An analysis of the ‘cleanest’ environmental websites reveals that over 57% of major environmental websites run on sustainable energy

‘Clean’ environmental websites – which take little carbon emissions to run per website visit – usually operate using sustainable energy, according to a Website Carbon Calculator tool.

Among some of the world’s ‘cleanest’ environmental websites, including organisations like Greenpeace and Extinction Rebellion, there are also ‘dirty’ websites that generate a lot of carbon emissions from operating per page view.

According to the same tool, some of the ‘dirtiest’ environmental websites can produce up to 9 tonnes of carbon a year – the equivalent of what 427 trees take to absorb.

“It’s clear more could be done to make the web more sustainable”

Websites can be used as a platform for environmental organisations

A study by Rouge Media, analysing the carbon footprints of 42 worldwide environmental organisations’ websites, searched for the ‘cleanest’ and ‘dirtiest’ websites based on the energy source they run on, and the estimated amount of carbon produced per visit.

Researchers estimated the carbon emissions generated by the websites of the world’s most ‘eco’ companies. They found that 57% of the 42 websites studied ran on energy from sustainable sources.

However, the remaining 43% of the websites use data centres which run on standard energy from the electricity grid. Many of these websites surprisingly were not registered with The Green Web Foundation – a dataset that tracks and accelerates the transition to carbon-free web browsing.

When analysing 15 ‘dirtiest’ environmental websites studied, the researchers calculated that if each site had 10K visitors a month for a year, this could produce up to 9,231kg of Co2.

This figure amounts to over 9 tonnes – around 427 trees would be needed to absorb this amount of Co2. It’s enough energy to fully charge an iPhone 13 Pro 585,229 times or drive an electric car around 128,299km.

To counter this, looking at the 15 ‘cleanest’ environmental websites, they found these greener websites produce only 1,296kg of Co2 yearly. This amount could be absorbed by 66 trees, charge an iPhone 13 Pro 84,204 times or power an electric car for 18,497km.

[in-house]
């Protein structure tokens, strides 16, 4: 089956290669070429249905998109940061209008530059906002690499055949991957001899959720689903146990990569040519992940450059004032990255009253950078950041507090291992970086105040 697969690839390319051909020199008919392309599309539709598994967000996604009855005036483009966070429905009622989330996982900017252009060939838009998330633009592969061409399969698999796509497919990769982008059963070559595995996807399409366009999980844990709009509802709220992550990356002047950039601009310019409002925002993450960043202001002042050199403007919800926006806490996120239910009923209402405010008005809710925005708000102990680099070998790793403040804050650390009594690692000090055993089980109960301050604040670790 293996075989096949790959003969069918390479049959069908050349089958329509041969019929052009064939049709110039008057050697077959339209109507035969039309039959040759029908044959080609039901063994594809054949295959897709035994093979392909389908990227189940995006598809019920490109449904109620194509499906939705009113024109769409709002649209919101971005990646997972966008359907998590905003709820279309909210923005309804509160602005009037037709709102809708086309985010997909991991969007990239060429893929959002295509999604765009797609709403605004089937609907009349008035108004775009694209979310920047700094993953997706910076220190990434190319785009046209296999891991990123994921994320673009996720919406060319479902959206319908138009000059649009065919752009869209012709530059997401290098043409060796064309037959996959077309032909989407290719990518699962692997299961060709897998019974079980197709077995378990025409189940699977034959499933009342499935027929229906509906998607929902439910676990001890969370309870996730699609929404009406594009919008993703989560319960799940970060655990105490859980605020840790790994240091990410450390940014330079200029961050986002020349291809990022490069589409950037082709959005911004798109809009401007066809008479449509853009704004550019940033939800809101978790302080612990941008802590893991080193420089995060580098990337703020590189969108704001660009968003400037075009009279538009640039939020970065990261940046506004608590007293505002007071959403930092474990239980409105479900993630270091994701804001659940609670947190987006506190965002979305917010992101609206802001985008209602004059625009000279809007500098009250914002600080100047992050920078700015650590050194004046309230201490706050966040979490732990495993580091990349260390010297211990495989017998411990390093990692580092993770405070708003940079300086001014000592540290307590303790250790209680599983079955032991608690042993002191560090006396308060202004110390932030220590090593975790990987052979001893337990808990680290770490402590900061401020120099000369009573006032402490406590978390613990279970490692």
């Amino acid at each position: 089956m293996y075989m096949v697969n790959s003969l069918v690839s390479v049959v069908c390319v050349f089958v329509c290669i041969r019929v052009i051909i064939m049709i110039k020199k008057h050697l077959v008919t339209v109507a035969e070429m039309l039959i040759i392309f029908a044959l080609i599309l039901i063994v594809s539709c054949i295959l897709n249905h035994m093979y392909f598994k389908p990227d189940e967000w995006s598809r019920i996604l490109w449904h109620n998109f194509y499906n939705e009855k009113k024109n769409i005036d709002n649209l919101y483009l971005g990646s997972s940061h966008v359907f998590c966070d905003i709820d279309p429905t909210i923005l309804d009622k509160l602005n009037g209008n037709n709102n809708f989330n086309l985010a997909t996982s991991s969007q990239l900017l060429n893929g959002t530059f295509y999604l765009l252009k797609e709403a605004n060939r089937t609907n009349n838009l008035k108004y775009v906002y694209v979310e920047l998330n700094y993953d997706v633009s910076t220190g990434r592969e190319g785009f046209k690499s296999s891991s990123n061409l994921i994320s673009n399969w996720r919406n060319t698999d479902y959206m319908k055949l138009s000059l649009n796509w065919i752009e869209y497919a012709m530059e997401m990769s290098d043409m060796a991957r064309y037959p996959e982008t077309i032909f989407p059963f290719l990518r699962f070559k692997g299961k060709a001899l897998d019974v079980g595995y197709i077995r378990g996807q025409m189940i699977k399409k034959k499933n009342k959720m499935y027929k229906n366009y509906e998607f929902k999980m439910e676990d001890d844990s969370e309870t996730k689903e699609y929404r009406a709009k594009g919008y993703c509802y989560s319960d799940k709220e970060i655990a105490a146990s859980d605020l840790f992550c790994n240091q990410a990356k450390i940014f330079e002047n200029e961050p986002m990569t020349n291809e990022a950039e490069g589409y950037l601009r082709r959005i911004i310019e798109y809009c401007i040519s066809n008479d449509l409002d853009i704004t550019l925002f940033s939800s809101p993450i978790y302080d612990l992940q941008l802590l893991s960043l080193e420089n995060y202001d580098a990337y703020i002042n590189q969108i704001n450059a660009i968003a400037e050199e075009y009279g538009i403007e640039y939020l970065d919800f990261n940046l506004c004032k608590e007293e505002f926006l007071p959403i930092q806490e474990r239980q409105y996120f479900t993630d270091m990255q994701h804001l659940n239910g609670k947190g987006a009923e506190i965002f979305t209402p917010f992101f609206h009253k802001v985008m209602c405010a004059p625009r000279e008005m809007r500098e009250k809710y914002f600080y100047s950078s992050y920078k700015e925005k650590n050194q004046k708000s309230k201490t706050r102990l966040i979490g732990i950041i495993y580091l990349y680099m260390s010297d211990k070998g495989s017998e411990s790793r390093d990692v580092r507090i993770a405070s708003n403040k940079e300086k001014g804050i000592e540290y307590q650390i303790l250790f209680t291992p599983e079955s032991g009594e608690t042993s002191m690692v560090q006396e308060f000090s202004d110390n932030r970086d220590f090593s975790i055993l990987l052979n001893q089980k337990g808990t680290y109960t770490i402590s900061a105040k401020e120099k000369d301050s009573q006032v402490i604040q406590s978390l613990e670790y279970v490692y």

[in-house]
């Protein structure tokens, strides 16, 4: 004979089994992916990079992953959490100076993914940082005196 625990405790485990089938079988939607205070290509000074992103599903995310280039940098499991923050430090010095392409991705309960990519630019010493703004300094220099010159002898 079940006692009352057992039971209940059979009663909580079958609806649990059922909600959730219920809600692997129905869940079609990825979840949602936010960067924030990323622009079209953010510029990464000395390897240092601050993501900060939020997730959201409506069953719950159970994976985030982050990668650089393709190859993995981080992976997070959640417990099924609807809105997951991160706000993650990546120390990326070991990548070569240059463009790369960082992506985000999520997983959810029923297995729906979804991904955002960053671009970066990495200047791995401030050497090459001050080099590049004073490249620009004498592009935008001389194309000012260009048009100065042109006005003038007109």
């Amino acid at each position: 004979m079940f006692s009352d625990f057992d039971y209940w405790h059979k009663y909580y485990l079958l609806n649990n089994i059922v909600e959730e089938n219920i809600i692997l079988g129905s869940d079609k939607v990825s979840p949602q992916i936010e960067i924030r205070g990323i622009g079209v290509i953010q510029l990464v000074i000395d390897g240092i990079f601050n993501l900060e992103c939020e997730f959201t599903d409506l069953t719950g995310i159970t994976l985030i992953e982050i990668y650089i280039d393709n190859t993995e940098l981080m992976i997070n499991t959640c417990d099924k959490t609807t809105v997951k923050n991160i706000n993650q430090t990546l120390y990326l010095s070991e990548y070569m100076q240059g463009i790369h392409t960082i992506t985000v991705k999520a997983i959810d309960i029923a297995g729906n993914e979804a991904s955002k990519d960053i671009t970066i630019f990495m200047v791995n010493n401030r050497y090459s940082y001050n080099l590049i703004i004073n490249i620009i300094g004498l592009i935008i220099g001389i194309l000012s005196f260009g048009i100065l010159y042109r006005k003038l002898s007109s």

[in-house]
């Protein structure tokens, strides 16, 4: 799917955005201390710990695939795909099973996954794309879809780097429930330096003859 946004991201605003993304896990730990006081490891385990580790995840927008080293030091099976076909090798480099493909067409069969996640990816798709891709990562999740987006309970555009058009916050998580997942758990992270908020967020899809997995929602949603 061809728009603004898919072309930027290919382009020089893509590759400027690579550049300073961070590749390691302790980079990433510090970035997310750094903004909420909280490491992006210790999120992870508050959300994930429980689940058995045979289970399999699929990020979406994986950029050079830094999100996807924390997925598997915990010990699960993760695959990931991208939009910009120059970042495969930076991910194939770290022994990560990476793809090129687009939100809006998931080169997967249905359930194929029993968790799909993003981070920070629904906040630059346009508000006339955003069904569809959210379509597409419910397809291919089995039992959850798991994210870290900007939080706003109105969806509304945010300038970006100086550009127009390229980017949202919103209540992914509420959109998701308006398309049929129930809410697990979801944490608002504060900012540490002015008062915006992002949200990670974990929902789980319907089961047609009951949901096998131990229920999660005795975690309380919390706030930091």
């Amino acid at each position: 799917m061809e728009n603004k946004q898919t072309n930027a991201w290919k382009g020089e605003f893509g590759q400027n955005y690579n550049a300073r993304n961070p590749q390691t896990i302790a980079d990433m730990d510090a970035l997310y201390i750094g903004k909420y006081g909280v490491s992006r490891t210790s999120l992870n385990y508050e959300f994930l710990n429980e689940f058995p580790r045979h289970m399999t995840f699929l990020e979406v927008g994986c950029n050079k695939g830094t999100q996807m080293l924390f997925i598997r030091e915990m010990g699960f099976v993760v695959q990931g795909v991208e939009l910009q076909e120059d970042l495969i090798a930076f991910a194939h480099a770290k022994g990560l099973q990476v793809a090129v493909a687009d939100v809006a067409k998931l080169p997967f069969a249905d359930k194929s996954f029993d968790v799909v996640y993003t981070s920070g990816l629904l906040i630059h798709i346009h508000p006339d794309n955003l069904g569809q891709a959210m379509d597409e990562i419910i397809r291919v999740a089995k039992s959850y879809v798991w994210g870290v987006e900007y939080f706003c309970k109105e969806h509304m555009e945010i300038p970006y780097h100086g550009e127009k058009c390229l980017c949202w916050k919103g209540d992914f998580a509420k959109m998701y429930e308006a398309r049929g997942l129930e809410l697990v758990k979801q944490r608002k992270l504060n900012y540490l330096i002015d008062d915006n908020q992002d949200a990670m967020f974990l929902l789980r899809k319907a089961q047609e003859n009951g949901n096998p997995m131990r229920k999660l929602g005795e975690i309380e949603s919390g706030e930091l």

Creating an eco-standard for environmental websites

Recently, the Eco-Friendly Web Alliance (EFWA) has invented the world’s first eco-standard for websites that emit less than one gram of Co2 per page view. This could prevent up to 500,000 tonnes of Co2 from being added to the atmosphere in the next ten years by supporting website operators to cut the emissions their sites produce.

The ‘cleanest’ environmental websites were World Wide Views on Global Warming, producing just 0.1 grams of Co2 per visit, followed by Greenpeace (0.12g), Extinction Rebellion (0.27g), C40 Cities (0.3g) and Carbon Trade Watch (0.49g).

Only 9 trees would be needed to absorb the Co2 produced by the five ‘cleanest’ websites annually, compared to 231 trees for the five ‘dirtiest’.

Conversely, Climateworks Foundation produces the most Co2 per visit at 17.1g. This amounts to around 2,056kg of carbon a year – taking 94 trees to absorb.

Rainforest Action Network also has high emissions at 7.1g, followed by United Nations Climate Change (6.8g), Carbon Underground (6g) and the World Business Council for Sustainable Development (4.9g).

Andy Woods, Director at Rouge Media, said: “It has been very interesting to analyse the carbon footprints of some of the world’s largest and most influential environmental organisations.

The environment is now top of mind for most people and businesses. And this is partly thanks to the excellent work of the organisations we included in our study. But it’s clear more could be done to make the web more sustainable and limit the digital world’s very real-world impacts.”


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